Figure 2: USG showing cyst with scolex in the inferior rectus muscle. USG = ultrasound

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A definitive diagnosis of left inferior rectus cysticercosis was made. Patient was planned for a magnetic resonance imaging (MRI) of brain and orbit before starting albendazole. MRI was done [Figure 3] and report was awaited.
Figure 3: MRI orbit showing cysticercus in the inferior rectus muscle of left eye. MRI = magnetic resonance imaging

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In the meanwhile, patient came again after 2 days with the complaint of swelling in left lower lid. On examination, a firm, cystic, nontender mass, about 2 × 1 × 1 cm, was noted in the left lower lid. It was not attached to the skin or the underlying tissue and was noncompressible and nonreducible [Figure 4].
Figure 4: Cysticerci migrated to the lower lid

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A noteworthy finding here was that hypertropia was absent now and no limitation of movement was there. An immersion USG was done for the swelling, which revealed a cyst with scolex in the lower lid subcutaneous tissue. USG orbit showed no cyst in the inferior rectus muscle, where it was seen previously. Hence, a diagnosis of migrating orbital myocysticercosis was made [Figure 5].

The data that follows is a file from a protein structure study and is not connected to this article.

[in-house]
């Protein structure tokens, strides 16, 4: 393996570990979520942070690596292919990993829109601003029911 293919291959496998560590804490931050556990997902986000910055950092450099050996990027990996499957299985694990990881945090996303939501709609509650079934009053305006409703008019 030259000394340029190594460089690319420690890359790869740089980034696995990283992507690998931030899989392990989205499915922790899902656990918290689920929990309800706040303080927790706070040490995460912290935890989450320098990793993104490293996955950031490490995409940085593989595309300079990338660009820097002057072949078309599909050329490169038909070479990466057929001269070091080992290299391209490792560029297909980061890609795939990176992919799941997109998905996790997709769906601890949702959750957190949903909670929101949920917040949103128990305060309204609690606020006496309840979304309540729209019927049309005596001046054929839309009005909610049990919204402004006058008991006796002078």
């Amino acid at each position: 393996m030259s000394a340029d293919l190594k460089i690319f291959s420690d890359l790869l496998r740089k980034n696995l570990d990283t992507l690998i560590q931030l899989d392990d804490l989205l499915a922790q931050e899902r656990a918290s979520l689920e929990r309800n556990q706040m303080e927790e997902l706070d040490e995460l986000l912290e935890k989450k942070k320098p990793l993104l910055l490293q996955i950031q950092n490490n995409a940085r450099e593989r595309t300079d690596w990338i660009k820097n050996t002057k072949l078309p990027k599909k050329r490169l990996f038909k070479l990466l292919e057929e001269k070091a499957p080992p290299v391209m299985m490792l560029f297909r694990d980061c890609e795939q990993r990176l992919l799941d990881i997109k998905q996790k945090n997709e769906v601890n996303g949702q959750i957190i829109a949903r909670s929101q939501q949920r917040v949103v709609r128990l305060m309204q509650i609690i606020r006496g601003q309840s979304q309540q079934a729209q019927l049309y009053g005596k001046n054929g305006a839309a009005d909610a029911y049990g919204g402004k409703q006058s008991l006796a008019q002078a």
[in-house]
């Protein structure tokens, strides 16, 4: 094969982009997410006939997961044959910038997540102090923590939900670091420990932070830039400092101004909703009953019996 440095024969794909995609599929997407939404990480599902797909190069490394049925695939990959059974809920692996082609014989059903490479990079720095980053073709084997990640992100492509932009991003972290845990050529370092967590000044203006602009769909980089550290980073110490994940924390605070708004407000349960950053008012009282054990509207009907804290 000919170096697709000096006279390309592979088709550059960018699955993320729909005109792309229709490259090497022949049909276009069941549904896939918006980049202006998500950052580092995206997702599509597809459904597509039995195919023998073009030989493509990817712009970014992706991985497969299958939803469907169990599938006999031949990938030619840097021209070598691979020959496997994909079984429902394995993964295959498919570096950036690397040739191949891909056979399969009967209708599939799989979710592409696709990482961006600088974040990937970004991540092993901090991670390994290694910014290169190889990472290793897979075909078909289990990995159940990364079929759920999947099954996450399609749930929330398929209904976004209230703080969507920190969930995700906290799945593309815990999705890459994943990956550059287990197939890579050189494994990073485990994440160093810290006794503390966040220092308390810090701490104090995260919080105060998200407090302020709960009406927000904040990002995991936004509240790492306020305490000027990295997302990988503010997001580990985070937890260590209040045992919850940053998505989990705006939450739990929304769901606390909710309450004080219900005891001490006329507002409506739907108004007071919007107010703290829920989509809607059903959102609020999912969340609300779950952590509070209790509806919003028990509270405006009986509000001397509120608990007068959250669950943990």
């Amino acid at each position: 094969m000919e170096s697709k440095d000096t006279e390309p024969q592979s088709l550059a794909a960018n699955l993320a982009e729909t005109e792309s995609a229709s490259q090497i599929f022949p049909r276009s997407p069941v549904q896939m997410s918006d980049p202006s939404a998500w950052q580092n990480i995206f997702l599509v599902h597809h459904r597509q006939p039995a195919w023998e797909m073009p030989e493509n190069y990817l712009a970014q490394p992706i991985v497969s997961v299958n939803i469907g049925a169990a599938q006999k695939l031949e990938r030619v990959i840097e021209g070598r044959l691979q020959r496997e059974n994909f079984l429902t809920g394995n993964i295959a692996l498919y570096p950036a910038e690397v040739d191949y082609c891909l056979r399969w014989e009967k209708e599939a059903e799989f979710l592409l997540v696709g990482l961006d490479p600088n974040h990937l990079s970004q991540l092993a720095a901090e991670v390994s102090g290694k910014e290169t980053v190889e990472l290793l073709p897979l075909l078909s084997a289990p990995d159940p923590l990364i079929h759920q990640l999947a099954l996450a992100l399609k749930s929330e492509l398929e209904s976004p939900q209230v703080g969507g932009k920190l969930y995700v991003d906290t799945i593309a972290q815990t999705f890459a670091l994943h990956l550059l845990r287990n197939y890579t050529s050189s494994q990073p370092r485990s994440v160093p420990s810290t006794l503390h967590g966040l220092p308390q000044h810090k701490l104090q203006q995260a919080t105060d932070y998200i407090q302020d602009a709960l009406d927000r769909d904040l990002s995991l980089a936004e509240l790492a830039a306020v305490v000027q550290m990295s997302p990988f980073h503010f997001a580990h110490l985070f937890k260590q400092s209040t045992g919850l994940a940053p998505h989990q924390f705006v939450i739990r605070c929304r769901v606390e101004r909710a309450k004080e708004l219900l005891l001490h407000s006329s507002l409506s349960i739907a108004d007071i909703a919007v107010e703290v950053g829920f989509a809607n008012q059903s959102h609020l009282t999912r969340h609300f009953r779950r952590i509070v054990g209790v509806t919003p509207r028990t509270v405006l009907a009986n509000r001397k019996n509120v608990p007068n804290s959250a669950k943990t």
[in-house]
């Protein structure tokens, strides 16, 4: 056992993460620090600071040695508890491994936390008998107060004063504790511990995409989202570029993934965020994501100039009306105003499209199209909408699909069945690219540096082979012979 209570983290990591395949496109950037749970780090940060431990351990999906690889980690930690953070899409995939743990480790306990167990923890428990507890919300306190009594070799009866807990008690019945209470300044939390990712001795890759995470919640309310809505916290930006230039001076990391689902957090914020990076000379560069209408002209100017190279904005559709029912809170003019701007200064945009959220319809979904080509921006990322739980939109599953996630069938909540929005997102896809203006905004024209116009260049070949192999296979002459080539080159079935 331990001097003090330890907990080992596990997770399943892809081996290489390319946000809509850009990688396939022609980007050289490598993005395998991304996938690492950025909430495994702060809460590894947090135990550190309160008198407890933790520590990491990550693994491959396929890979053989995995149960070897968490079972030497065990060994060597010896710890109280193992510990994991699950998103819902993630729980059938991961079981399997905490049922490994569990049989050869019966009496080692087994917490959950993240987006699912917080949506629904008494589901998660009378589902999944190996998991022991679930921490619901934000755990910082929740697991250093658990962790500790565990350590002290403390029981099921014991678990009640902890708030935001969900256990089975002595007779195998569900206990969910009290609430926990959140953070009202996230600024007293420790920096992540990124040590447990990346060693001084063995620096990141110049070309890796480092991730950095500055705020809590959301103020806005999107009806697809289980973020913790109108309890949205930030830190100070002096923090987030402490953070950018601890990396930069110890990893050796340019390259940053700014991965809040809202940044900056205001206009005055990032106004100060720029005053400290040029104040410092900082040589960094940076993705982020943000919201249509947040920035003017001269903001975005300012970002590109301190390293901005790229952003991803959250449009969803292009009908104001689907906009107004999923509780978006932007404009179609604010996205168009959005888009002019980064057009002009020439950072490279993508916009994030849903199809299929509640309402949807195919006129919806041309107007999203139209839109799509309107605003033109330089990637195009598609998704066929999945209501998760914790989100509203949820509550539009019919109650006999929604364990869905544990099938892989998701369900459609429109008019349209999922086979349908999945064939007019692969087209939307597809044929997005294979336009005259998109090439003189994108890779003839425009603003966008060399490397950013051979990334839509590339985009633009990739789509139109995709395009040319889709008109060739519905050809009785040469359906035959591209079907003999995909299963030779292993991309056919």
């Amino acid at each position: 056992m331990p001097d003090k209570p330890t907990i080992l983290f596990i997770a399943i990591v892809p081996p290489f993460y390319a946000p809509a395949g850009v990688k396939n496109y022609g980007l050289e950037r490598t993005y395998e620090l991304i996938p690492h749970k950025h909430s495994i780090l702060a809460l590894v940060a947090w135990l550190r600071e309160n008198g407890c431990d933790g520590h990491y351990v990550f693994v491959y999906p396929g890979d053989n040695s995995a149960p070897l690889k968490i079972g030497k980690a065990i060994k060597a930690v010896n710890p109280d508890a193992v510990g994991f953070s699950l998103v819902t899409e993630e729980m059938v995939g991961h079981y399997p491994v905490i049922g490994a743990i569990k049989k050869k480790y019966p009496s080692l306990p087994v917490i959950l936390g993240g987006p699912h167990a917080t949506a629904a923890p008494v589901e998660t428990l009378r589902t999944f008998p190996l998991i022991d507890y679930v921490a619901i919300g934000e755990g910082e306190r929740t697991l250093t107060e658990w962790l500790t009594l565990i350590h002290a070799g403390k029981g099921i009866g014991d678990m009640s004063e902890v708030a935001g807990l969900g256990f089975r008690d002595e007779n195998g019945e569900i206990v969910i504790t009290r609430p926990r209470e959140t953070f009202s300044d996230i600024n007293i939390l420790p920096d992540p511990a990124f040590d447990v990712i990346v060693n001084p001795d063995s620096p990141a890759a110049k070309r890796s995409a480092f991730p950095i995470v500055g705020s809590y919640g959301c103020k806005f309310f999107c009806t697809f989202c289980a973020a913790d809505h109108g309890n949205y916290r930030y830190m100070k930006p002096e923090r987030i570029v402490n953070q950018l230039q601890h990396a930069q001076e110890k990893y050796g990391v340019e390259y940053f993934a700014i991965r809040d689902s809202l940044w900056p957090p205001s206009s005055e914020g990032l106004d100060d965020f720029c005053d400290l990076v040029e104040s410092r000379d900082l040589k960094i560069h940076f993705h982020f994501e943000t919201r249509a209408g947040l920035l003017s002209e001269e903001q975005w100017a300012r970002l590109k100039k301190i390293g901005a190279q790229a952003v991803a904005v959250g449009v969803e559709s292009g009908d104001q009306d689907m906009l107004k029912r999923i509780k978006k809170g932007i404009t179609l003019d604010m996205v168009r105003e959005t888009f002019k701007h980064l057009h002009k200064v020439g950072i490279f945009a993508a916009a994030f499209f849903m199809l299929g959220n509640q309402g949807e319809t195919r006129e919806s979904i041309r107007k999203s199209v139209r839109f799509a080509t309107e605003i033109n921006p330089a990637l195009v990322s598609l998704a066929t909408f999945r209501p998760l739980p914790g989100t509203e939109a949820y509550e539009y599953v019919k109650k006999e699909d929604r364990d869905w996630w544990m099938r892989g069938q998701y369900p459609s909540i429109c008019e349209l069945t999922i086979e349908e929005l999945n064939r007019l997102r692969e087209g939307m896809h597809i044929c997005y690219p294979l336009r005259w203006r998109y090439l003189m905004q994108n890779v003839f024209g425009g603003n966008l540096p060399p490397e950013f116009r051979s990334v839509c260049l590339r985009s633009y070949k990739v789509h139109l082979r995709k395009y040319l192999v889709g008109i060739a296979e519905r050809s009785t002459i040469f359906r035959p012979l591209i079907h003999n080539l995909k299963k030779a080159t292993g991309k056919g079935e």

Figure 5: USG showing cyst in the subcutaneous tissue. USG = ultrasound

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Routine investigations were normal, except eosinophilia. Enzyme-linked immunosorbent assay (ELISA) done for anticysticercal antibodies in serum was positive. Other laboratory investigations were noncontributory. B-scan ultrasonography findings were as described previously. MRI showed left inferior rectus muscle with a well-defined cystic lesion with eccentric enhancing nodule. There was no evidence of neurocysticercosis (NCC), and the involvement of brain was ruled out with MRI. A diagnosis of inferior rectus ocular cysticercosis of the left eye with migration was made.